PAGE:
Texas Catholic Conference of Bishops supports parental choice in education bills

AUSTIN -- Recognizing education is one of the best means to escape poverty and that parents are best suited to determine the right educational choice for their children, the Texas Catholic Conference of Bishops (TCCB) supports a set of bills increasing parental choice in education. The bills have been filed by Sen. Paul Bettencourt, Sen. Brandon Creighton, Sen. Mayes Middleton, Sen. Angela Paxton, Rep. James Frank, Rep. Brian Harrison, Rep. Jacey Jetton and Rep. Matt Shaheen. 

In testimony Wednesday for SB 8, authored by Sen. Creighton, Bishop Michael Olson of the Fort Worth Diocese said, “While there are legitimate state interests involved with the education of children, these interests are always subordinate to the natural right of fathers and mothers to be the primary educators of their children. Fathers and mothers are the primary educators of their children, not the State.” 

ESA bills before the committee by Sen. Creighton, Sen. Bettencourt and Rep. Frank provide parents with the opportunity to apply for an Education Savings Account (ESA), which would provide approximately $8,000 - $10,000 per year per student, if they were previously enrolled in public school or if they are entering Kindergarten. 

In SB 2354/HB 4339, eligibility is limited to families whose income places them at 200% of the eligibility for the federal free and reduced lunch program (approximately $110,000 per year for a family of four). 

"Parents would be able to apply these funds toward the specific educational needs of their children, including core instruction, instructional supplies, assessment, supplemental supports such as tutoring or therapy, co-curricular enrichment or transportation,” explained Jennifer Carr Allmon, executive director of the TCCB. “This means parents are able to decide what is needed to help their child flourish and succeed.” 

In his testimony, Bishop Olson outlined the criteria offered by the bishops regarding how they vet parental choice legislation for their support. That criterion includes: 

  • a preferential option for the poor and vulnerable, ensuring students with the greatest academic and financial need are first in line;   
  • academic accountability which requires accreditation and the administration of a norm- or criterion-referenced assessment each year (current practice at accredited schools);  
  • financial accountability through random audits of ESAs (Education Savings Account) by a third party; and   
  • protections for the privacy, autonomy and religious freedom of participating schools ensuring that educators are not required to modify their creed, practices, admissions policies, curriculum, performance standards, or assessments to serve ESA students. 

The TCCB supported all the bills in committee as the bishops support passing parental choice. Allmon noted that while the bishops support access to parental choice for all parents, the Texas Legislature will need to discern the appropriate prioritization, given limited funding and private school capacity. Allmon testified SB 8 could be improved “by prioritizing access to the ESA for students based on the individual students and families with the greatest academic and financial needs. There are many good ways to accomplish this and several other bills have sections with far more appropriate prioritization,” she said.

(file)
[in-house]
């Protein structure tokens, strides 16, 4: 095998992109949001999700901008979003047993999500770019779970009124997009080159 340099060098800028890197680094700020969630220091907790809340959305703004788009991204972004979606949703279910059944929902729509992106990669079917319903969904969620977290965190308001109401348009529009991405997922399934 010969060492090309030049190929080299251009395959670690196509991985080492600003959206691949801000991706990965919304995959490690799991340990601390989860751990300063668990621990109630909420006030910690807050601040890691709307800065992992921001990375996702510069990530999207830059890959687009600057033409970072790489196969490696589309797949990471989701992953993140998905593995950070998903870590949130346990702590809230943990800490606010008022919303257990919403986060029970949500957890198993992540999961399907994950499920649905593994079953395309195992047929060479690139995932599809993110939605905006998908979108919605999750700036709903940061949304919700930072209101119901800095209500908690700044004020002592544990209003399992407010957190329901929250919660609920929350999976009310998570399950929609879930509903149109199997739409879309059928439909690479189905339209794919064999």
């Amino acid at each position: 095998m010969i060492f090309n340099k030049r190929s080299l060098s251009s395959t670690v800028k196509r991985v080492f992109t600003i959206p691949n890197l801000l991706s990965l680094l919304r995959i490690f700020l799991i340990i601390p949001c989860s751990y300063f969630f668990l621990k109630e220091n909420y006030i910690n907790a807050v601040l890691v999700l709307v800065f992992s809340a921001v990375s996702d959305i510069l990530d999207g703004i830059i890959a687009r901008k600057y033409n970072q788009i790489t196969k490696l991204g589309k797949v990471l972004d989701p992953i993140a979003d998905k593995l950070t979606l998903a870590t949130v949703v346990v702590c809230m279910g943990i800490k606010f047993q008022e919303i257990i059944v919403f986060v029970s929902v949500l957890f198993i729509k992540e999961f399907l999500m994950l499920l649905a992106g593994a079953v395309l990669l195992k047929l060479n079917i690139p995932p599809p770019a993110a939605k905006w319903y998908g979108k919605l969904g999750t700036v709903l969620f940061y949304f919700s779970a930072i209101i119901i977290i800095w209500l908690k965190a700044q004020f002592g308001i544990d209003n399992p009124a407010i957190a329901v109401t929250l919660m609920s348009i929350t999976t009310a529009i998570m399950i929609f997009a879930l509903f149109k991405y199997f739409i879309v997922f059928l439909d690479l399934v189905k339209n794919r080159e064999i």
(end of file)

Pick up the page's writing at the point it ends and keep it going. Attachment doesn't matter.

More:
In the 32 states with ESA programs similar to those in the committee hearing, research shows the average performance of public schools is as good as, or better than, when these programs were first enacted. Evidence is also available which indicates school choice legislation has had modest, but statistically significant, positive effects on public school performance. 

These bills would start the program with up to $500 million annually, and are expected to impact less than 60,000 students, which is a fraction (less than 1%) of total enrollment in public schools in Texas. 

“Most students will continue to benefit from a public-school education, because the many advantages offered by public schools, such as sports and other extra-curricular activities, are attractive to families. At the same time, it is unrealistic to expect every public school to be everything to every child,” Allmon explained. “This is not a zero-sum game where private schools win, and public schools lose. It is a win-win for communities when all children can flourish in the educational setting best suited for them.” 

For a full list of educational choice bills in which the TCCB have stated a position, visit txcatholic.org/88th-legislature-parental-choice-bills. 

Approximately 2,000 Catholics will visit the State Capitol on Tuesday, March 28, to advocate for parental choice, a comprehensive background check system, and other bills which are aligned with the priorities of the TCCB. A rally on the south steps of the Capitol will begin at 11:30 am. 

Hear directly from several Texas Catholic bishops supporting parental choice programs:  

Bishop David Toups, Diocese of Beaumont 

Bishop Michael Olson, Diocese of Fort Worth 

Archbishop Gustavo Garcia-Siller, Archdiocese of San Antonio 

Cardinal Daniel DiNardo, Archdiocese of Galveston-Houston